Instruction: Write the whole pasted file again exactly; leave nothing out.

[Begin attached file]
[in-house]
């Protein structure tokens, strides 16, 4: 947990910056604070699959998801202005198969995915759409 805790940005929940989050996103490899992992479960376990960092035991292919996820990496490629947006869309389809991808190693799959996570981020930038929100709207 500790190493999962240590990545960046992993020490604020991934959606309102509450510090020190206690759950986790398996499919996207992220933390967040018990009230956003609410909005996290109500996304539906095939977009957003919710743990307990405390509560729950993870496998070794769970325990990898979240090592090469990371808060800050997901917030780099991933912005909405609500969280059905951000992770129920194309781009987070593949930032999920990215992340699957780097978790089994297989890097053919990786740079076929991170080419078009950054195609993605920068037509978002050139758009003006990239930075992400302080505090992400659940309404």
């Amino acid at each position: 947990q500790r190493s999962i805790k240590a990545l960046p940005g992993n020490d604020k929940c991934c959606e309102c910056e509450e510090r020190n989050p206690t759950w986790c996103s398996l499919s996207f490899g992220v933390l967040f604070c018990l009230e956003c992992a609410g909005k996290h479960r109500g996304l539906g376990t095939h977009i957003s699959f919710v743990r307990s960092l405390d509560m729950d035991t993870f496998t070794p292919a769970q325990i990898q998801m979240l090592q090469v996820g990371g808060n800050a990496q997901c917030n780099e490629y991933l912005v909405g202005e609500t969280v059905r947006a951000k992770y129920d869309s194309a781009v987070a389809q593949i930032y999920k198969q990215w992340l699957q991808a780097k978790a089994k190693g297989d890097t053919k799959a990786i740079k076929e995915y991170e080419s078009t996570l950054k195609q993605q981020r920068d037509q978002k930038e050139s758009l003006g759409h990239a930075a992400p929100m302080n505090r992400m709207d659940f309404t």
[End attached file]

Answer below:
[in-house]
């Protein structure tokens, strides 16, 4: 947990910056604070699959998801202005198969995915759409 805790940005929940989050996103490899992992479960376990960092035991292919996820990496490629947006869309389809991808190693799959996570981020930038929100709207 500790190493999962240590990545960046992993020490604020991934959606309102509450510090020190206690759950986790398996499919996207992220933390967040018990009230956003609410909005996290109500996304539906095939977009957003919710743990307990405390509560729950993870496998070794769970325990990898979240090592090469990371808060800050997901917030780099991933912005909405609500969280059905951000992770129920194309781009987070593949930032999920990215992340699957780097978790089994297989890097053919990786740079076929991170080419078009950054195609993605920068037509978002050139758009003006990239930075992400302080505090992400659940309404």
């Amino acid at each position: 947990q500790r190493s999962i805790k240590a990545l960046p940005g992993n020490d604020k929940c991934c959606e309102c910056e509450e510090r020190n989050p206690t759950w986790c996103s398996l499919s996207f490899g992220v933390l967040f604070c018990l009230e956003c992992a609410g909005k996290h479960r109500g996304l539906g376990t095939h977009i957003s699959f919710v743990r307990s960092l405390d509560m729950d035991t993870f496998t070794p292919a769970q325990i990898q998801m979240l090592q090469v996820g990371g808060n800050a990496q997901c917030n780099e490629y991933l912005v909405g202005e609500t969280v059905r947006a951000k992770y129920d869309s194309a781009v987070a389809q593949i930032y999920k198969q990215w992340l699957q991808a780097k978790a089994k190693g297989d890097t053919k799959a990786i740079k076929e995915y991170e080419s078009t996570l950054k195609q993605q981020r920068d037509q978002k930038e050139s758009l003006g759409h990239a930075a992400p929100m302080n505090r992400m709207d659940f309404t």